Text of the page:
For those who don’t want to see clients in their home – for any number of reasons, from professionalism and credibility to simply because they don’t feel they can work productively at home due to distractions – the next common strategy is temporary office space. I’ve talked to many planners who rented out space in an executive office suite like Regus; when the practice is just starting and there are few clients and you really only need physical office space to see them a few days a month, it can be a very economical way to have “formal” office space. Some of these facilities provide additional office support as well, such as a formal (non-personal/residential) business address for client correspondence and business matters. Other planners might work out a deal to work out of the space of a fellow advisor’s firm if they have a spare office anyway (especially if it’s possible to easily make a separate entrance), as this can often be done very inexpensively (especially if the advisor’s only other option is that the office space just remains vacant anyway and they’ve already paid for the lease!).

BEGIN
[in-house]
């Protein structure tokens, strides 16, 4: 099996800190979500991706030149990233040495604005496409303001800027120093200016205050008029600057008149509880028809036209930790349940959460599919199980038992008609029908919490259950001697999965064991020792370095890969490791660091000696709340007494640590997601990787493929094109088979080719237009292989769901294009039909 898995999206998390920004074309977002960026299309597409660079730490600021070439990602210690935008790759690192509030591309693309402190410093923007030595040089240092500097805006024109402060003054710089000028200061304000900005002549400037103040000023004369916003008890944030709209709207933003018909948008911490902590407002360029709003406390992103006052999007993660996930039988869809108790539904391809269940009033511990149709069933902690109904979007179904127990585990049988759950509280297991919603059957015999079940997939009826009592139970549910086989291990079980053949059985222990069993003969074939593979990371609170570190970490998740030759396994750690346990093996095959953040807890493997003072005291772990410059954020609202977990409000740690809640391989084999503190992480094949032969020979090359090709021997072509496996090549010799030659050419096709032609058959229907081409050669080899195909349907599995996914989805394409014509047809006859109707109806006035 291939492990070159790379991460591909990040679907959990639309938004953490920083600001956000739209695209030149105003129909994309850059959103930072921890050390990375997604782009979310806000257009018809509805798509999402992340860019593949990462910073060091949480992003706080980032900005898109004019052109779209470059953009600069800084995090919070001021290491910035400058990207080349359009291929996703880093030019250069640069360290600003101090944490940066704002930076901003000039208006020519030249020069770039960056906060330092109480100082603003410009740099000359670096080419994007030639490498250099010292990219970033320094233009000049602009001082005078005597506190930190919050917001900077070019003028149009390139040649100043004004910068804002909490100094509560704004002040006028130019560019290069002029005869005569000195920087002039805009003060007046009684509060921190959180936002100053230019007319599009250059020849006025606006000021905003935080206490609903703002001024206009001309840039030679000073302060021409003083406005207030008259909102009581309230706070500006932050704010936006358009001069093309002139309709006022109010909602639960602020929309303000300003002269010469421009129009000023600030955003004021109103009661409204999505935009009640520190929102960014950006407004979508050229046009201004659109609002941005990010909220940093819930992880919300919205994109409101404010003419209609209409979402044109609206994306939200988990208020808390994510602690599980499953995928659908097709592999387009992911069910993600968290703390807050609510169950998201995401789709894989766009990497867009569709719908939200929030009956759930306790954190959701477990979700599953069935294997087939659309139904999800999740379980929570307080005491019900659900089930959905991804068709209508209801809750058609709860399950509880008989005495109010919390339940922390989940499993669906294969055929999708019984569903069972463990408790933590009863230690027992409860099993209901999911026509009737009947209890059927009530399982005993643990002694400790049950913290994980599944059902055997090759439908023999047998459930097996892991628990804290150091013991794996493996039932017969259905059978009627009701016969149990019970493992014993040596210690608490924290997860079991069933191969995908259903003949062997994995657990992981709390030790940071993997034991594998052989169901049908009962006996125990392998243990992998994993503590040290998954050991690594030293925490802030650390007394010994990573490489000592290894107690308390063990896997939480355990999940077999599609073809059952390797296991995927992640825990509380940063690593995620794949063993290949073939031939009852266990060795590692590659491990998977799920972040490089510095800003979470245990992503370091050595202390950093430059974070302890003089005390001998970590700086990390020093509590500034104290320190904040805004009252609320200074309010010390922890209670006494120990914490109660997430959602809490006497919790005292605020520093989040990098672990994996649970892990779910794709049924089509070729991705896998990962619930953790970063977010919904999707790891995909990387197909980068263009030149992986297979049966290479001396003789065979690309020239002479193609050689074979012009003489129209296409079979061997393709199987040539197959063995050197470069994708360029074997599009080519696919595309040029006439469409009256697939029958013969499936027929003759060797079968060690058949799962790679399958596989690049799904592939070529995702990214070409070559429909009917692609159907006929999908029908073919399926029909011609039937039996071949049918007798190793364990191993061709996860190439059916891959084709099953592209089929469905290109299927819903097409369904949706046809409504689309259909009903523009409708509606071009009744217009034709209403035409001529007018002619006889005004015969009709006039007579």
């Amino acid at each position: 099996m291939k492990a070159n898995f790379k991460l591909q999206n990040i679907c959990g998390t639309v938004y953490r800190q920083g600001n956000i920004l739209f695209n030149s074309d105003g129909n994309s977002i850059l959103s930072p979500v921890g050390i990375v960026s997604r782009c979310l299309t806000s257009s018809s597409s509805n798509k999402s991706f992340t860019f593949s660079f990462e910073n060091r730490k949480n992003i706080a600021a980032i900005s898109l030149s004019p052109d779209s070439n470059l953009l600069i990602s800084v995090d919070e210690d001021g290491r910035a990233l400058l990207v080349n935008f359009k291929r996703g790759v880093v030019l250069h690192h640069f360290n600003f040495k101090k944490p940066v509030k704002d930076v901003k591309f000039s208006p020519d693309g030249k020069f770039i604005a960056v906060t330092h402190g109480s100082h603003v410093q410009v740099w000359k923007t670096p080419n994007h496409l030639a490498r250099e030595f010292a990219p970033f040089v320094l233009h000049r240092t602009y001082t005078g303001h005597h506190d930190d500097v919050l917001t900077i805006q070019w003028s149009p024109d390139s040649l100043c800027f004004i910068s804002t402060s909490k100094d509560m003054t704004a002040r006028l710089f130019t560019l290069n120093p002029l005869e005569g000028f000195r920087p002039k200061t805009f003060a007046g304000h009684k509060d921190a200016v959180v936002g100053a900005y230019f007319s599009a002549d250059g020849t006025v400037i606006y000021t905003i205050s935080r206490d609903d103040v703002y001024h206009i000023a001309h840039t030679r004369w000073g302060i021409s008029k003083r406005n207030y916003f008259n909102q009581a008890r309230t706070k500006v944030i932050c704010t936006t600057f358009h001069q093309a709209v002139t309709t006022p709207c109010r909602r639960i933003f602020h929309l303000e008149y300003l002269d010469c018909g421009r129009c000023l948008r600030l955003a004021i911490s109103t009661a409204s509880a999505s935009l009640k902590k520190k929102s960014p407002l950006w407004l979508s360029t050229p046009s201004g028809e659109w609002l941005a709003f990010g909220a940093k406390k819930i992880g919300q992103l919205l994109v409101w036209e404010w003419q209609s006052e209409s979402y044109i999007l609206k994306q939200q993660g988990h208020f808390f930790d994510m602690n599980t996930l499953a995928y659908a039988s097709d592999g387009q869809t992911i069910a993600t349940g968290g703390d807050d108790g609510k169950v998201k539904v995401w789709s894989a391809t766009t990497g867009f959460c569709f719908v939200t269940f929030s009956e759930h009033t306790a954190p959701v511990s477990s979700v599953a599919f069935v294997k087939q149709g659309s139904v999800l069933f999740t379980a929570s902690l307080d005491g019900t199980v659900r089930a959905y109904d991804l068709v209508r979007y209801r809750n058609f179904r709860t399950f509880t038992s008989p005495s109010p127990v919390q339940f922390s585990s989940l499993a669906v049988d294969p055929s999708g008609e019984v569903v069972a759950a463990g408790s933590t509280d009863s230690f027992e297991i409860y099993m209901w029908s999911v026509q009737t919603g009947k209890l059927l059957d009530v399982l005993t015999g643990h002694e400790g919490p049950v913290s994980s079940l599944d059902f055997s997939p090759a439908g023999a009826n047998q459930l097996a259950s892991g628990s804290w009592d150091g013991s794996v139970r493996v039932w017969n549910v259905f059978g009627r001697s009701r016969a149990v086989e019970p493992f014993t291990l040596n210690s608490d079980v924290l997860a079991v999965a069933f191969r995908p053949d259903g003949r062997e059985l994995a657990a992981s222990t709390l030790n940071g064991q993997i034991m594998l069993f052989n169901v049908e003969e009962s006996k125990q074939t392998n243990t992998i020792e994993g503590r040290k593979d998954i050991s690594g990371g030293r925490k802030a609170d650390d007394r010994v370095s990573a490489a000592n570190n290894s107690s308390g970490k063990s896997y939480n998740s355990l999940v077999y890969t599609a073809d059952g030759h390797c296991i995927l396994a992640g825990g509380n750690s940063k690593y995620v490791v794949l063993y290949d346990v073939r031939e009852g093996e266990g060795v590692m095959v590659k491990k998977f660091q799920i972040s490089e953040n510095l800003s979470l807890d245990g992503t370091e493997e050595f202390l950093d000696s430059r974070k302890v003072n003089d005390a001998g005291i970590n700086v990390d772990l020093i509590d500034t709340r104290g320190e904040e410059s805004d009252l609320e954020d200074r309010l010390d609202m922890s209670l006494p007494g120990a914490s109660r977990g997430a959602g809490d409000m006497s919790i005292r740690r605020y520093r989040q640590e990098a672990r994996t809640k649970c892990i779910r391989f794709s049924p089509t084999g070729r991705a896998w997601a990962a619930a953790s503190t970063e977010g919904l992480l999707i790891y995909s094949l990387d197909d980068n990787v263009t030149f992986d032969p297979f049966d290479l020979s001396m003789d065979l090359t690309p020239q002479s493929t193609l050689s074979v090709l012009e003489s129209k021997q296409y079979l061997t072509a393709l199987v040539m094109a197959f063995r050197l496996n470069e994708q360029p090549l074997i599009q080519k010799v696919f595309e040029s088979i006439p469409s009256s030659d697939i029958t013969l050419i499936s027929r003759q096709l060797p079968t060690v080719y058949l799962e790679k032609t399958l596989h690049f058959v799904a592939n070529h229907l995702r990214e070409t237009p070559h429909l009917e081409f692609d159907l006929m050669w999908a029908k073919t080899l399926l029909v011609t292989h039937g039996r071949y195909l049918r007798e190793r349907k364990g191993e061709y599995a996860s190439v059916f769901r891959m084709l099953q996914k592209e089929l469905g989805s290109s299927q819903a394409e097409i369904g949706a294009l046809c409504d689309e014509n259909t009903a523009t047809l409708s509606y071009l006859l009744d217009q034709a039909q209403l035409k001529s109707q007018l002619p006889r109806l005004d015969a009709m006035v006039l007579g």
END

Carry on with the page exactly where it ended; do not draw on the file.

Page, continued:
As advisory firms ramp up from there, the next option usually becomes a more substantive deal for a sustained office presence. This might just be ramping up the number of hours at the executive suite, but usually there’s a process of finding a space to lease. Depending on your area, space can be pretty expensive for a newer practice, so a lot of advisors will find another advisor in a similar situation and split the cost of an office lease (and perhaps the cost of an administrative assistant to be at the front desk to greet clients and handle some supporting work duties); a lot of advisor “partnerships” are formed this way, where the advisors essentially run two silo independent practices but partner together to split the overhead of office space and some administrative staff support.